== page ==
Before leaving for Indonesia, I had a chance to spend at day at CSIRO in Perth/Floreat with Kevin Petrone and Richard Silberstein. They both work on a range of topics, but perhaps most in the news is their work related to this now famous chart of Perth water supply inflow. The data and chart are from the water suppliers and Kevin and Richard's group's work is in understanding what's going on. Each bar is a year's flow and the higher bars are the wetter years. The average flow for the last 5 years has been about 1/6th what it was from 1911-1974.

They believe that after dry years, the groundwater levels drop, making it harder to get good runoff later on, even if the rainfall comes up to normal. Indeed, the rainfall plot does not look nearly as bad as the runoff graph.

You might think of it this way. You have a bank account and there's income and expenses. When your balance gets low, the bank starts charging you fees. These fees keep knocking you below the minimum balance threshold. So you get more fees and keep falling behind. It's possible to break the cycle, but it takes a pay rise or maybe hitting the lottery.

Similarly, in a few years rainfall was low so the water table dropped. That makes it harder to get water from the landscape to the river. So then there's less runoff and the soils around the rivers dry out. Then the water table drops further and even if there's more rain, there's not as much of a connection between the landscape and the river.

Monday, August 15, 2011

Gage hunting in western australia

This week we were in Perth... Everyone recommends going to Kings Park, which has a sweeping cinematic view of the skyline and the Swan River. To my delight and surprise Kings Park is also home to the Mount Eliza reservoir, built in the 1890s. 

It's covered by a large shed and has two rings of chain link fences around it, but still, it was a good start to a great day. Must remember to call ahead next time to try and get the behind the scenes tour.

The next must-see place near Perth is Fremantle. It's where the Swan River meets the Indian Ocean. It has many historical buildings and is a major port. After a good amount of googling we were able to find the sea level sensor, as shown below.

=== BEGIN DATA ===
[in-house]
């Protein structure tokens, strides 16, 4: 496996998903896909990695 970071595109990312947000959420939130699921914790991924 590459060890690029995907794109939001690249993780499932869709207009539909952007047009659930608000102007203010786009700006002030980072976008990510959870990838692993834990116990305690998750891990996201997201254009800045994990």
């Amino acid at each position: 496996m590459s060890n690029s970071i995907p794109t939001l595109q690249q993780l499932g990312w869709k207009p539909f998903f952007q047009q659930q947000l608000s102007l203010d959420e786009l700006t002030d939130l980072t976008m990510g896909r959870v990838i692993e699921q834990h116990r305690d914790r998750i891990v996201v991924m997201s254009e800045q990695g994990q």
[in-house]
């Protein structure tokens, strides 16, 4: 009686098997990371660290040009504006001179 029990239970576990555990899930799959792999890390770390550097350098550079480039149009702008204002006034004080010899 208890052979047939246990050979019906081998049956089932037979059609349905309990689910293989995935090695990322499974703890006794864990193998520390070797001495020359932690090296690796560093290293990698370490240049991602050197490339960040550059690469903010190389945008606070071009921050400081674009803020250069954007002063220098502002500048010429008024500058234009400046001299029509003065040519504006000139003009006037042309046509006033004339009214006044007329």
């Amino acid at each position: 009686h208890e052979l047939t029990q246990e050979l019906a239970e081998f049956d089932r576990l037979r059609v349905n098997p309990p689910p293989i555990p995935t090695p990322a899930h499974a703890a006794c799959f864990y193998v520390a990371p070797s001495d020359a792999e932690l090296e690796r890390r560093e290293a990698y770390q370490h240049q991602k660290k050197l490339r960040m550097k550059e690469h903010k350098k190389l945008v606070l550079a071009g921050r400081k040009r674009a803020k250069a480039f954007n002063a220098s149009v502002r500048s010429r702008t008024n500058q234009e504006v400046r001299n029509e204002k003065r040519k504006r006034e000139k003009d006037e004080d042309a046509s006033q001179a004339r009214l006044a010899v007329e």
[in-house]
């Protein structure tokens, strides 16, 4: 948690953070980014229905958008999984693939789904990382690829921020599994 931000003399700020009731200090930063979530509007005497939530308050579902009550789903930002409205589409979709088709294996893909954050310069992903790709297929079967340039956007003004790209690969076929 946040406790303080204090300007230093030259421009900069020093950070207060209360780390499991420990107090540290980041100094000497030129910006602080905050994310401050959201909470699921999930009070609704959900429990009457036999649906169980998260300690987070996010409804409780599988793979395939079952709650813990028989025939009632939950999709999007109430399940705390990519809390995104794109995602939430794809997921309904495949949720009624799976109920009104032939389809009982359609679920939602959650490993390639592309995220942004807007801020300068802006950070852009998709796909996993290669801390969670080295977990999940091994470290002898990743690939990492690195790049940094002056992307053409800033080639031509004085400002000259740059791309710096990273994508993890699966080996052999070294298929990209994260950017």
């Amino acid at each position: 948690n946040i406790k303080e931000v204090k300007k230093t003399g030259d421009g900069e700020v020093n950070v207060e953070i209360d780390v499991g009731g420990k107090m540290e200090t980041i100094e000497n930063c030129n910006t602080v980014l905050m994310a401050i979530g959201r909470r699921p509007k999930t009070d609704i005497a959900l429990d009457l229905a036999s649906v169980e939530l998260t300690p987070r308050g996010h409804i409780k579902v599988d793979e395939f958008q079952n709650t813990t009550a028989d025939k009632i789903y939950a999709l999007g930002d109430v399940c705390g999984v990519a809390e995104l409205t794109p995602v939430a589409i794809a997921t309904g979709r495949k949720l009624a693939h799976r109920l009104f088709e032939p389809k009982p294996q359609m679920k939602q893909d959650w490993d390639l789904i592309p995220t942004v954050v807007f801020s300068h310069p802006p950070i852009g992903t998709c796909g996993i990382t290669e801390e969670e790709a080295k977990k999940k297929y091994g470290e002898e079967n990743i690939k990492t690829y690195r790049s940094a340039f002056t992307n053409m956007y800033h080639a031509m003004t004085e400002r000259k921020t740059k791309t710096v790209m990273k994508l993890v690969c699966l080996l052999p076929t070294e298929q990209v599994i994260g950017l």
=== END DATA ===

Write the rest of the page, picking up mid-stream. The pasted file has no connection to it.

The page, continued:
I'm not completely familiar with sea level gages, but I'm pretty sure it's the red and white boxes. There's probably a float in the thin gray pipe that goes vertically into the ocean on the right (between the red and white box). Then there's the large gray box on the left that may or may not be related. 

Fremantle has a very long history of sea level measurements, available at the Bureau of Meteorology website. The 1890s are on the left and 2011 is on the right. There's a good amount of variability throughout the month (the difference between the red and blue lines) but also there's a relatively steady trend. Some 2-5 year wiggles along this trend are due, among other things to El Nino. As sea level goes, this isn't a lot of variability compared to other places. Broome, for example, varies about 9 meters/27 feet between the monthly maximum and minimum tides. 

Kitty and I had a delightfully romantic time snapping photos at the edge of the government compound with the gauge in the background. I think it's going to be a long year of peering through chain link fences.

Oh, but it doesn't stop there! On our way back to Perth we took a late night stroll down to Swan River at Barrack Street Jetty, the streamgage at the very foot of the Perth central business district. The silver box likely contains some electronics, the gray tube has a float in it that measures river level, the gray pole to the right on it had an antenna (not shown). According to this interesting article about how flooding works in Perth, the city was under 2 meters of water for weeks in 1862.

The yellow dumpster had trash from the nearby Annalakshmi restaurant, I believe?

Saturday, August 13, 2011

On the road: keys to the past

Today we took our first flight in this around-the-world year of travel. It's a dark and stormy night here in Perth, Australia.

We had a party with friends and spent our last night in Melbourne in a hotel. In the morning packing it all started to feel real when I had to toss the last of my keys in the trash.

This bin got a whole lot fuller by checkout time!